In a stock dividend, a company issues new shares of stock to its stockholders. A small stock dividend occurs when the number of new shares issued is equivalent to less than 20 to 25 percent of the total shares outstanding. When a company issues a stock dividend, it must capitalize retained earnings, which transfers a portion of its retained earnings account to its paid-in capital accounts, all of which are part of the stockholders’ equity section of the balance sheet. The amount of total stockholders’ equity remains the same after the transfer, which results in little effect on a stockholders’ investment.
1. Find the number of a company’s shares outstanding at the beginning of the year and the size and declaration date of its stock dividend in its 10-K annual report. You can get a company’s 10-K annual report from the investor relations section of its website or from the U.S. Securities and Exchange Commission’s EDGAR online database. For example, assume a company had 1 million shares outstanding at the beginning of the year and declared a 10 percent stock dividend on June 1.
2. Find the company’s balance sheet in its annual report. Find the par value per share of common stock in the “Stockholders’ Equity” section of the balance sheet. In this example, assume the company’s par value per share is $1.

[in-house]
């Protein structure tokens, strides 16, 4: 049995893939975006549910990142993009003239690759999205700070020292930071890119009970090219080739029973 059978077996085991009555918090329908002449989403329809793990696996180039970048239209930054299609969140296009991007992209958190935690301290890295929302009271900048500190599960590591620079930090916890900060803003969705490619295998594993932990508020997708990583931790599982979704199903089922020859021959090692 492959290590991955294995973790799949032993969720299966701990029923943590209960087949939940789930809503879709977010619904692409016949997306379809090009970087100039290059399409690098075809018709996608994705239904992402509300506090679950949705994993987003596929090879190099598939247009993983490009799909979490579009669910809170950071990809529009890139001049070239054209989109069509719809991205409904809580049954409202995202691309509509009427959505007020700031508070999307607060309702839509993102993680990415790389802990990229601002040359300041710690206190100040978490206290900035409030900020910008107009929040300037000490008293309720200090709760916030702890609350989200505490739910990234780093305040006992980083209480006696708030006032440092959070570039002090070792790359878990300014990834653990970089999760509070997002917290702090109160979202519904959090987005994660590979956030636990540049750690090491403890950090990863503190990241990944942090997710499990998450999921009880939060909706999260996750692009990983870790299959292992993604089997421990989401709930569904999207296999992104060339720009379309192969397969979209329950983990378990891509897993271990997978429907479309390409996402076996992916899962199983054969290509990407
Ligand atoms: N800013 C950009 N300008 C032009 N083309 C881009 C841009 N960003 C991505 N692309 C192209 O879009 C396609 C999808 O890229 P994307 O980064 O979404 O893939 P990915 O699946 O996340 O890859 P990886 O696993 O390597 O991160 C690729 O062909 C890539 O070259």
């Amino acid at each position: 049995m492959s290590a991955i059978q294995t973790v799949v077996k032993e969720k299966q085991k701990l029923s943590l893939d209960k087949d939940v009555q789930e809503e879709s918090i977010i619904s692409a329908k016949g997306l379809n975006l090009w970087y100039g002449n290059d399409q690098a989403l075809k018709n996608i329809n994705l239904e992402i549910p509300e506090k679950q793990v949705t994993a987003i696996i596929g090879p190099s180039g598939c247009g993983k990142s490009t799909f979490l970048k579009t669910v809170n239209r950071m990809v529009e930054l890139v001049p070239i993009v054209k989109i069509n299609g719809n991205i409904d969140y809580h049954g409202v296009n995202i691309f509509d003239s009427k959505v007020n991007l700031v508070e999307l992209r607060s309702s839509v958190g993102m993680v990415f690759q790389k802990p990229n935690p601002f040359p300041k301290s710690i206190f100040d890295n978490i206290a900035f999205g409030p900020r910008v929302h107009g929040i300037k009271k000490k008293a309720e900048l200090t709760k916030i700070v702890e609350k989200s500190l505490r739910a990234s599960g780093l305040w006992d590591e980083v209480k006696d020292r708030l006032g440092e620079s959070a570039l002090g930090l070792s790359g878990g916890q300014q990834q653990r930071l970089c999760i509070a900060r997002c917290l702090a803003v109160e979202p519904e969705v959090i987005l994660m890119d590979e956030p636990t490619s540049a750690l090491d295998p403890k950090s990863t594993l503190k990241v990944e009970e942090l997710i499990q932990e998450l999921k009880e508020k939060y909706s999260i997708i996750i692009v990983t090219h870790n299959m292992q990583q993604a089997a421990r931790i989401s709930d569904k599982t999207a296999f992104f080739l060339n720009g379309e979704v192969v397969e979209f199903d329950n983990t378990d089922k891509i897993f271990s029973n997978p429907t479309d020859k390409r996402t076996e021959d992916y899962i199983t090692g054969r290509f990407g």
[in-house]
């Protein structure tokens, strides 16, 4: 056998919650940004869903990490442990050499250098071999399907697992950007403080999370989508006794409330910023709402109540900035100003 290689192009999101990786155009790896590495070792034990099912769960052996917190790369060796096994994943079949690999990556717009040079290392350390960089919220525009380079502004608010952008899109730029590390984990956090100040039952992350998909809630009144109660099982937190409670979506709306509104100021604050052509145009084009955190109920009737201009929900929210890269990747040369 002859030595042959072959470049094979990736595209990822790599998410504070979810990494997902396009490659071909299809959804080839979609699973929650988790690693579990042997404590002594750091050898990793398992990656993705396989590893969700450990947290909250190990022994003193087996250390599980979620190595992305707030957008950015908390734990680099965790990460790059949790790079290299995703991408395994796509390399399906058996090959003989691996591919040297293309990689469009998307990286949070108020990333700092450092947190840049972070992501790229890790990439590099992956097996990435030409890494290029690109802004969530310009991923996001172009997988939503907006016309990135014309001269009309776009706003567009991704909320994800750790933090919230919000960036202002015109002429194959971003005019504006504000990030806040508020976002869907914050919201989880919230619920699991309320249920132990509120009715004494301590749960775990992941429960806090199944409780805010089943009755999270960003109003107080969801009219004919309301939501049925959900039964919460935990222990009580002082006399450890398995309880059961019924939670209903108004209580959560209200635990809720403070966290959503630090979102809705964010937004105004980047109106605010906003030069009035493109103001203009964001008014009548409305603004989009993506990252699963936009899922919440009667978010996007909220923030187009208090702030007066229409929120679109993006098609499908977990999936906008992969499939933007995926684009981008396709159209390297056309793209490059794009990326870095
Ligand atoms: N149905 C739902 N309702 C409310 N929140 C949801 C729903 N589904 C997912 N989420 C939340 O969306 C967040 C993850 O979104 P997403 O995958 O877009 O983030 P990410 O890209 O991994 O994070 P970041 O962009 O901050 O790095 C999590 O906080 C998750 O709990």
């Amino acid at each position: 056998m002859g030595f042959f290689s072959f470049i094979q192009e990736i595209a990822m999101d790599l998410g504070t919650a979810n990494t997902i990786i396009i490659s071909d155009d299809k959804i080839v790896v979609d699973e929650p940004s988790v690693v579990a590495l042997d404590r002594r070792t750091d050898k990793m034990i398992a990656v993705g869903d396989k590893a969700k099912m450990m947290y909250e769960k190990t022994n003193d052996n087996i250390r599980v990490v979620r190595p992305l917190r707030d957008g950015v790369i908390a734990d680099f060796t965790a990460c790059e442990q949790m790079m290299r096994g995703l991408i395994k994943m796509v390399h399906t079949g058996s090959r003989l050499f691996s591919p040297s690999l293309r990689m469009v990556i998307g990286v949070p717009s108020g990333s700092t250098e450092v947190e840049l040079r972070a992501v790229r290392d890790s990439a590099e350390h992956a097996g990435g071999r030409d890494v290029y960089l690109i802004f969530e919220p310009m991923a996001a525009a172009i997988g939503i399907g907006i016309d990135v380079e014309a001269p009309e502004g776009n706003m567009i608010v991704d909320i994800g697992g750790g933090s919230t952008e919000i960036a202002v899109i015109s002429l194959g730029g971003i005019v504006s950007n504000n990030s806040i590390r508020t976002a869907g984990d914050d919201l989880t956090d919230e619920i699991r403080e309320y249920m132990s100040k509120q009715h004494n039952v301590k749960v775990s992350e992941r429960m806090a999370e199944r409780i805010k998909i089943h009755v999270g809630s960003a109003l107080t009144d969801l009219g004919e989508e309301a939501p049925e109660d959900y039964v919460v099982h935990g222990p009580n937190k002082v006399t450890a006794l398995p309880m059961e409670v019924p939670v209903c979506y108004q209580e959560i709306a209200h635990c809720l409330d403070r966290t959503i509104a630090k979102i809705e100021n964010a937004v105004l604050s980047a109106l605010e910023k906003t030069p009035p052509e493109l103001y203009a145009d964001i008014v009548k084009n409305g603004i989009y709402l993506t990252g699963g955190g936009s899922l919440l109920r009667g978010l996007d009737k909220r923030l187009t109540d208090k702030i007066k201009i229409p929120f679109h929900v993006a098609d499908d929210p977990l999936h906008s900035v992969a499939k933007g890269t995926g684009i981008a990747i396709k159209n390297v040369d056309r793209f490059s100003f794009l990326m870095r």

3. Visit any financial website that provides stock quotes. Find the company’s historical stock price on the declaration date of the stock dividend under “historical prices” in the company’s stock quote section. For example, assume the company’s stock price was $20 per share on June 1.
4. Multiply the percentage size of the stock dividend by the number of shares outstanding at the beginning of the year to calculate the number of shares issued in the dividend. In the example, multiply 10 percent, or 0.1, by 1 million to get 100,000 shares issued.
5. Multiply the number of shares issued by the stock price per share to calculate the total amount of the capitalization of retained earnings. In this example, multiply 100,000 shares by $20 per share to get $2 million, which means the company reduced retained earnings by $2 million.
6. Multiply the number of shares issued by the par value per share to calculate the portion of the total capitalization by which the company increased its common stock account. In the example, multiply 100,000 shares issued by $1 to get $100,000.
7. Subtract the portion by which the company increased its common stock account from the amount of total capitalization to calculate the portion by which it increased its “paid-in capital in excess of par” account. Continuing the example, subtract $100,000 from $2 million to get $1.9 million, which is the portion of the total capitalization the company added to its “paid-in capital in excess of par” account.
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